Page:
Winter 2022 has been a busy time in the world of video games as delayed fall releases continue to jockey for position with regularly scheduled fare. Post Arcade already provided an in-depth take on one of those delayed games, Horizon Forbidden West — you can read the review here — but we’ve put together some quick impressions on four other notable games released over the last month: Elden Ring, Destiny 2: The Witch Queen, Elex II, and Gran Turismo 7. Three are well worth your time and money, but one fits safely within the skip zone (we sampled the suck so you won’t have to — you’re welcome). Read on to see which one!
Reviewed on: PlayStation 5 and Windows PC (also available for Xbox One/Series S/X, PlayStation 4)
Publisher: Bandai Namco
TL;DR: An open world game for FromSoftware fans rather than a FromSoftware game for open world fans.
Elden Ring is indisputably top notch fantasy role-playing. However, like most FromSoftware games, it requires players to heavily indulge their masochistic tendencies — assuming they have some.
For those late to the party, Tokyo-based FromSoftware has become synonymous with truly punishing interactive entertainment, thanks to its Dead Souls series, Bloodborne, and Sekiro: Shadows Die Twice. We’re talking loss of progress upon death, bosses that may take you days to figure out how to beat, and enigmatic items and upgrade systems that require plenty of noodling and experimentation to properly understand and exploit.
Elden Ring bears all these hallmarks and is built around a sword and sorcery combat engine that demands precision and rewards tactical thinking.
It also has FromSoftware’s signature multiplayer elements, including the ability to summon other players for help against bosses (this isn’t cheating — it’s sanity preservation), invade or be invaded by other players, and leave and view text messages within the world that may help or trick those who read them.
Add in the developer’s typically nebulous style of storytelling — they allegedly teamed up with fantasy author George R. R. Martin for the narrative, but I found none of the star scribe’s distinctive fingerprints in the writing or world-crafting — and you have a pretty familiar-feeling action RPG.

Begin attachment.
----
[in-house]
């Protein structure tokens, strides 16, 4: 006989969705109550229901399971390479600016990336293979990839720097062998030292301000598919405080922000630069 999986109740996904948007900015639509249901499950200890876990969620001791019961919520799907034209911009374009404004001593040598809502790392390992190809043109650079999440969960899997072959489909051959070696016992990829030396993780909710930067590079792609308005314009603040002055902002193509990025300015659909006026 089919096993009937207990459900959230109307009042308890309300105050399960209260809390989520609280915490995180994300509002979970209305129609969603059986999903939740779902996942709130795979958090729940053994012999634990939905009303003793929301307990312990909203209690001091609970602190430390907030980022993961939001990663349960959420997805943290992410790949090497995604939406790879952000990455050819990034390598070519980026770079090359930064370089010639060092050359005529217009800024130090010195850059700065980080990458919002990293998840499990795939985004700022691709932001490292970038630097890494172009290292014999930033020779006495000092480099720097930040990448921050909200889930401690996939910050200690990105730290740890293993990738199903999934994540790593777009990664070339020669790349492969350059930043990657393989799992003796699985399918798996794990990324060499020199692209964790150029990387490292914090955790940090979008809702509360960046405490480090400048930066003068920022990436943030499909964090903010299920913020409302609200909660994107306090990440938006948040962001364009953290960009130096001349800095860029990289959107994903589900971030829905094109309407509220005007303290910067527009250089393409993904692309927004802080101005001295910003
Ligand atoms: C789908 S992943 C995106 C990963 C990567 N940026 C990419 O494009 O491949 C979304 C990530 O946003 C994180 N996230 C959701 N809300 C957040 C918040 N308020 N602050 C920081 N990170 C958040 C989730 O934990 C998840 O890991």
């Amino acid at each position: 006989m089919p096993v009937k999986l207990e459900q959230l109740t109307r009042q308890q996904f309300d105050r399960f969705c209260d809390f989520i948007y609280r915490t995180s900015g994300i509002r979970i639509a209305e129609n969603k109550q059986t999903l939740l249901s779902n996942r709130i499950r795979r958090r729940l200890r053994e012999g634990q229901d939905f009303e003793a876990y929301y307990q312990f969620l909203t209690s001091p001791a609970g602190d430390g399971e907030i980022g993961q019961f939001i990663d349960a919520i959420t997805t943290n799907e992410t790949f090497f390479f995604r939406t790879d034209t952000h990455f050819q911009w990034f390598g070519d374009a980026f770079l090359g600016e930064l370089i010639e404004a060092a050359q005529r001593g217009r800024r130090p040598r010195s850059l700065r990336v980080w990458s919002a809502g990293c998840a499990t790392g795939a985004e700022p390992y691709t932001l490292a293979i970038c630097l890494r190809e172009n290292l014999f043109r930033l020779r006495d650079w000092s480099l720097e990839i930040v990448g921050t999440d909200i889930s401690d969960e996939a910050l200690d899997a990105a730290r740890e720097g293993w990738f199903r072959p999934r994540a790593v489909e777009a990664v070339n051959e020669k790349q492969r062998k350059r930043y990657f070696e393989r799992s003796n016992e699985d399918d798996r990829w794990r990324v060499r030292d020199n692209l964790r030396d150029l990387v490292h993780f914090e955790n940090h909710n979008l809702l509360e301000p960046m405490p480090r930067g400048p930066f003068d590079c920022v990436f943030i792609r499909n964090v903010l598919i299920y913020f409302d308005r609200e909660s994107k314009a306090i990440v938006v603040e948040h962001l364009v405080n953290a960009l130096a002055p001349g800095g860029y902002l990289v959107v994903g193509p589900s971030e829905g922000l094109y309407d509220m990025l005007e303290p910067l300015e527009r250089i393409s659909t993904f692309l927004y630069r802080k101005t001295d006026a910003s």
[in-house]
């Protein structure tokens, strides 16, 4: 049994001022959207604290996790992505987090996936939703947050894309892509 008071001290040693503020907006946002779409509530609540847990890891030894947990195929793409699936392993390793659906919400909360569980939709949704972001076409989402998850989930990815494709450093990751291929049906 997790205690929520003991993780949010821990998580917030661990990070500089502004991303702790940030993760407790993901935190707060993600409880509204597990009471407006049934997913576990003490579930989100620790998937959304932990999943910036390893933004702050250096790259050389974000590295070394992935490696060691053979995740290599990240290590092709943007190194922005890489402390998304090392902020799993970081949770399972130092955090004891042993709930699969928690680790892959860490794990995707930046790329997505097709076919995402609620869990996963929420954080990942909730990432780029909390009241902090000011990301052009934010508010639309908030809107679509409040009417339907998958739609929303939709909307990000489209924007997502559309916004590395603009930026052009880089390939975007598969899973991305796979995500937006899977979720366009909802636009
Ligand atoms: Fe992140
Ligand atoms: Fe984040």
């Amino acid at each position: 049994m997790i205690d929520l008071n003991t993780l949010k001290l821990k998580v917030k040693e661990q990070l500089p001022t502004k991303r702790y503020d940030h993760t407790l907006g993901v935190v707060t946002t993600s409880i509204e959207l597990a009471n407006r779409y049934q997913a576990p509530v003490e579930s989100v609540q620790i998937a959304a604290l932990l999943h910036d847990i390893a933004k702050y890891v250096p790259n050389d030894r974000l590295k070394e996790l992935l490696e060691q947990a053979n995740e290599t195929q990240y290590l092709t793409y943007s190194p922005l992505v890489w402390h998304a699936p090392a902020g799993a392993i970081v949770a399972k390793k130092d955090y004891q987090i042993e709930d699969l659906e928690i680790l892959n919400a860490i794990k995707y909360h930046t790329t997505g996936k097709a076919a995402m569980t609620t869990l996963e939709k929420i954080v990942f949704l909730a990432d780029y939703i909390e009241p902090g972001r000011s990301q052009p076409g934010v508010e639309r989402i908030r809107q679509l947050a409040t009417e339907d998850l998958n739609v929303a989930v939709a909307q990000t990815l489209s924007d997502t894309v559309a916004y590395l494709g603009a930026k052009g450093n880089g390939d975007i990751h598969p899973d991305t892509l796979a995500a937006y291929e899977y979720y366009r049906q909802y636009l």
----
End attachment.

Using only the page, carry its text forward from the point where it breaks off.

Where it deviates from the FromSoftware formula is its absolutely enormous, free-to-explore world. Most of the Japanese game maker’s romps are set in much smaller, intricately crafted, wondrously labyrinthine environments that have players tiptoeing around, fearing enemy encounters around every corner while looking for hidden paths and shortcuts. Elden Ring‘s world is gigantic by comparison and even allows for spectral horse riding to shorten the trudge between distant locations.
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The good news is that the designers looked at the open world concept from a fresh perspective. This is not a game of fetch quests and go-here-and-kill-this-many-goblins style tasks. It instead embraces the notion of true exploration, providing a world full of mysterious ruins, artifacts and magical manifestations that are rarely less than enthralling to discover and investigate.
And yet, if I’m to pick a nit, I found my time spent in the open world ranked second to venturing into the game’s many keeps and dungeons. These areas are much more like a traditional FromSoftware game, where every step forward is filled with tension and dread and slowly forging a path through maze-like corridors creates its own special kind of satisfaction.